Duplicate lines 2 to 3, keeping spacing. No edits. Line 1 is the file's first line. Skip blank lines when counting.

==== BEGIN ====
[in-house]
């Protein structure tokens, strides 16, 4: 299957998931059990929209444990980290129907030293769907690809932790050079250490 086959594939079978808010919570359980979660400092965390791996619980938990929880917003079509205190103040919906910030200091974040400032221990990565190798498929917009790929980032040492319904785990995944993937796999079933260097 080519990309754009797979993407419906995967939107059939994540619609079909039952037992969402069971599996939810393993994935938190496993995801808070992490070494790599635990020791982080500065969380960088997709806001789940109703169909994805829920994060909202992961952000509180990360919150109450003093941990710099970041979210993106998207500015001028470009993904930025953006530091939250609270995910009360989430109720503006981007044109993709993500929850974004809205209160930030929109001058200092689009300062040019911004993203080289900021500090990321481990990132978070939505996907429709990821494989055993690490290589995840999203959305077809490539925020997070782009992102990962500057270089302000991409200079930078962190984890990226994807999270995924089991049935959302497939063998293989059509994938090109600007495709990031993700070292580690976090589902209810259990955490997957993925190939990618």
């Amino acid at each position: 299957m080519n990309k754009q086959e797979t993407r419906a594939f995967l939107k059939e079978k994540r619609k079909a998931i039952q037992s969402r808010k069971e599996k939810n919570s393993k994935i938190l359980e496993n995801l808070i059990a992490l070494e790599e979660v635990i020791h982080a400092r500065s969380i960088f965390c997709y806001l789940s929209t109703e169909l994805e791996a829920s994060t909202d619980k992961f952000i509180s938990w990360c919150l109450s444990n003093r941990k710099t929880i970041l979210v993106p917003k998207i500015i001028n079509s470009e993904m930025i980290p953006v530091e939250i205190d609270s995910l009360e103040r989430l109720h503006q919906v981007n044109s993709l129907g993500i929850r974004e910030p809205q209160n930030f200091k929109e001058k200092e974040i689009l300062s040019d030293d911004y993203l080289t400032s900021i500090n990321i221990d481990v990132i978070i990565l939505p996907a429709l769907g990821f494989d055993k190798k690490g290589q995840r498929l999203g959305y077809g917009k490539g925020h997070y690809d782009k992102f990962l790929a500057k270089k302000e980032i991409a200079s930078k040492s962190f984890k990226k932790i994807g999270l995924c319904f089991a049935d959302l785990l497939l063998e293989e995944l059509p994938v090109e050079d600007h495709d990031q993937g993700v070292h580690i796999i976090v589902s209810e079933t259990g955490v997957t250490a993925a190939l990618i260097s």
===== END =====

């Protein structure tokens, strides 16, 4: 299957998931059990929209444990980290129907030293769907690809932790050079250490 086959594939079978808010919570359980979660400092965390791996619980938990929880917003079509205190103040919906910030200091974040400032221990990565190798498929917009790929980032040492319904785990995944993937796999079933260097 080519990309754009797979993407419906995967939107059939994540619609079909039952037992969402069971599996939810393993994935938190496993995801808070992490070494790599635990020791982080500065969380960088997709806001789940109703169909994805829920994060909202992961952000509180990360919150109450003093941990710099970041979210993106998207500015001028470009993904930025953006530091939250609270995910009360989430109720503006981007044109993709993500929850974004809205209160930030929109001058200092689009300062040019911004993203080289900021500090990321481990990132978070939505996907429709990821494989055993690490290589995840999203959305077809490539925020997070782009992102990962500057270089302000991409200079930078962190984890990226994807999270995924089991049935959302497939063998293989059509994938090109600007495709990031993700070292580690976090589902209810259990955490997957993925190939990618």
């Amino acid at each position: 299957m080519n990309k754009q086959e797979t993407r419906a594939f995967l939107k059939e079978k994540r619609k079909a998931i039952q037992s969402r808010k069971e599996k939810n919570s393993k994935i938190l359980e496993n995801l808070i059990a992490l070494e790599e979660v635990i020791h982080a400092r500065s969380i960088f965390c997709y806001l789940s929209t109703e169909l994805e791996a829920s994060t909202d619980k992961f952000i509180s938990w990360c919150l109450s444990n003093r941990k710099t929880i970041l979210v993106p917003k998207i500015i001028n079509s470009e993904m930025i980290p953006v530091e939250i205190d609270s995910l009360e103040r989430l109720h503006q919906v981007n044109s993709l129907g993500i929850r974004e910030p809205q209160n930030f200091k929109e001058k200092e974040i689009l300062s040019d030293d911004y993203l080289t400032s900021i500090n990321i221990d481990v990132i978070i990565l939505p996907a429709l769907g990821f494989d055993k190798k690490g290589q995840r498929l999203g959305y077809g917009k490539g925020h997070y690809d782009k992102f990962l790929a500057k270089k302000e980032i991409a200079s930078k040492s962190f984890k990226k932790i994807g999270l995924c319904f089991a049935d959302l785990l497939l063998e293989e995944l059509p994938v090109e050079d600007h495709d990031q993937g993700v070292h580690i796999i976090v589902s209810e079933t259990g955490v997957t250490a993925a190939l990618i260097s």